It is not the first time C&J Clark, believed to be the UK's fifth largest private company, has been in turmoil. Founded 168 years ago by two Quakers, James Clark and his brother Cyrus, the company made sheepskin slippers as a sideline to the family farm. But by 1863 the business was virtually insolvent. Quaker friends and creditors removed Cyrus and pushed James aside to bring in new blood in the form of William Stephens Clark, who built the company from a cottage industry into a mass-market shoe maker.

The current crisis stems from C&J Clark's rapid expansion and the cost of buying back pounds 40m of family shares three years ago. The company, with sales of about pounds 590m, also owns the K-Shoes and Ravel brands. But imports of cheaper shoes have plunged the UK industry into recession - about seven in every 10 pairs of shoes bought in the UK are from abroad.

Many shareholders are pessimistic about the company's future and just want out. Bids had already come from Electra, an investment trust, and Fii, a rival shoe company. But Berisford's approach is believed to have the support of most of the board.

Lance's alternative is to keep the company in the family but bring in new faces. He seeks the removal of Mr Dickson and another 'outsider', Jim Power, a non-executive director and former finance director of Burton. They would be replaced by Lance's nephew, Hugh Pym, an ITN journalist, and Michael Markham, a businessman who is not a family member.

Also backing this strategy is Lance's cousin, Richard Clark. Aged 55, balding and with glasses, he is an independent Mendip district councillor. He still lives in a modest house fronting the main road at Street, Somerset, where 1,000 employees still work at the company's headquarters.

The final member of the gang of four is Roger Pedder, Richard's brother-in-law, who has worked for the Halfords and Harris Queensway store chains. Plain speaking, he was said to have remained steadfast in his commitment to Lance's plan despite a hostile reception from shareholders at an extraordinary meeting last year.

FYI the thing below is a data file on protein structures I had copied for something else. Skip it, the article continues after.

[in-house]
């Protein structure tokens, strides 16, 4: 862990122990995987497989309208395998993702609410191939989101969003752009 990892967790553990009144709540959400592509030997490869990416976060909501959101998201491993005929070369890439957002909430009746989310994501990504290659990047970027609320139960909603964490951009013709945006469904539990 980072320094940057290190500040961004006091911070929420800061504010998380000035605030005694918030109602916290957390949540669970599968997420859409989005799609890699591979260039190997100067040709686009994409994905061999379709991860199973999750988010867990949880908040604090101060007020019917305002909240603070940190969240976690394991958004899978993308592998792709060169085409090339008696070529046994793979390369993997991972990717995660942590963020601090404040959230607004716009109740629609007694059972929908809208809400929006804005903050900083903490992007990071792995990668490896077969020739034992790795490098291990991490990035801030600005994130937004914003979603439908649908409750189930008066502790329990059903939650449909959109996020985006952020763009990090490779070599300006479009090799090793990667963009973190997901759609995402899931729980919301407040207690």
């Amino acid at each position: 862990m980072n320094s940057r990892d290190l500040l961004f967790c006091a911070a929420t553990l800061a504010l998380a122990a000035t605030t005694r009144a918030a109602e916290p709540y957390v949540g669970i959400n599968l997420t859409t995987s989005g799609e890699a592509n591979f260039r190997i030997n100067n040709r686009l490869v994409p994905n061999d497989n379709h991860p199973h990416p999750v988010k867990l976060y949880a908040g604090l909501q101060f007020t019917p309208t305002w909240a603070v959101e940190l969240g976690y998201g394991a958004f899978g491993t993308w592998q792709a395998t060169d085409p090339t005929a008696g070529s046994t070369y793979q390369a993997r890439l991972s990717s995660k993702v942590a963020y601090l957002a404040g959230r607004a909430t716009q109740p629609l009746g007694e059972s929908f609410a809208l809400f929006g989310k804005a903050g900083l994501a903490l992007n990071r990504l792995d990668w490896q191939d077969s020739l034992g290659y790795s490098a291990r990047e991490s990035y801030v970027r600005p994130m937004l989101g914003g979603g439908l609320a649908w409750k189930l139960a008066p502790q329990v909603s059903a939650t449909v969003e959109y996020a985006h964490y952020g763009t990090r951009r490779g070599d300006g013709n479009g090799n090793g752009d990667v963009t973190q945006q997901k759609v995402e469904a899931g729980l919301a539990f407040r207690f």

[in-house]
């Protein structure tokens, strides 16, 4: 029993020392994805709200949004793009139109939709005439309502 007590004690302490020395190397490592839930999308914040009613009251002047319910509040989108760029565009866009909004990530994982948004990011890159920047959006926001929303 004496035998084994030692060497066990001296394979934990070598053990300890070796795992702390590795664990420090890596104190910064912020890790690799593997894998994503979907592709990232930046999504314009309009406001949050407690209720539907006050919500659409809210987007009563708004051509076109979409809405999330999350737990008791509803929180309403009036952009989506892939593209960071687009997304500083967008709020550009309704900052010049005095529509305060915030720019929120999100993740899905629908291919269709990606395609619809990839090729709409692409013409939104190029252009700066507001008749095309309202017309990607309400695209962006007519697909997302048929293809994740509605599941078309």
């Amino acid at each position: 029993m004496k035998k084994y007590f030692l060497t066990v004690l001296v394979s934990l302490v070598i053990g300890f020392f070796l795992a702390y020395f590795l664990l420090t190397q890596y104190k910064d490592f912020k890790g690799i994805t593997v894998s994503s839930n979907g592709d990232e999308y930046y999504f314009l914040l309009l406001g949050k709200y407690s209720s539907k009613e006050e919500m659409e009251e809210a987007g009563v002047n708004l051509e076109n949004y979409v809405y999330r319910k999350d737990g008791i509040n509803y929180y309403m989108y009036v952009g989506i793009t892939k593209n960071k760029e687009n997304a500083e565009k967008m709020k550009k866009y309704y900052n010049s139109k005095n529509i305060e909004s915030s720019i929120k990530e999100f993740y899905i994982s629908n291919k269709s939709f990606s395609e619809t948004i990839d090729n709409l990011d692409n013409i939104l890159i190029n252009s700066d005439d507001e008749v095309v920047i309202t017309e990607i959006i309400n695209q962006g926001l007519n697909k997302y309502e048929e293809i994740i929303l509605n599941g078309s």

These four speak for about 13 per cent of the shares but are said to have the backing of shareholders representing up to 30 per cent. Details of their strategy for the company have not been made public, but last week the Independent on Sunday was told that they include slimming down the board, raising finance to buy out disgruntled shareholders, and possibly a stock market flotation in a couple of years. The four argue that Berisford's bid severely undervalues the company.

Berisford would make C&J Clark one of four divisions within the group and push hard for overseas sales. Some argue C&J Clark's fortunes went sour when it moved into retailing but Berisford is likely to keep the operation. Nevertheless, workers fear a Berisford takeover would mean job losses. Critics say the company would close some UK factories, destroying the Quaker company's reputation for benevolence.

Perhaps there is no room for sentiment if the survival of the company is at stake. A City analyst, who feels Berisford's bid has its logic, said: 'Maybe it is time for Clark to bite the bullet and join the real world. If times are tough, shareholders will seek sanctuary with the highest bidder.' Whoever wins, it is doubtful this historic company will ever be the same again.

(Photographs and graphic omitted)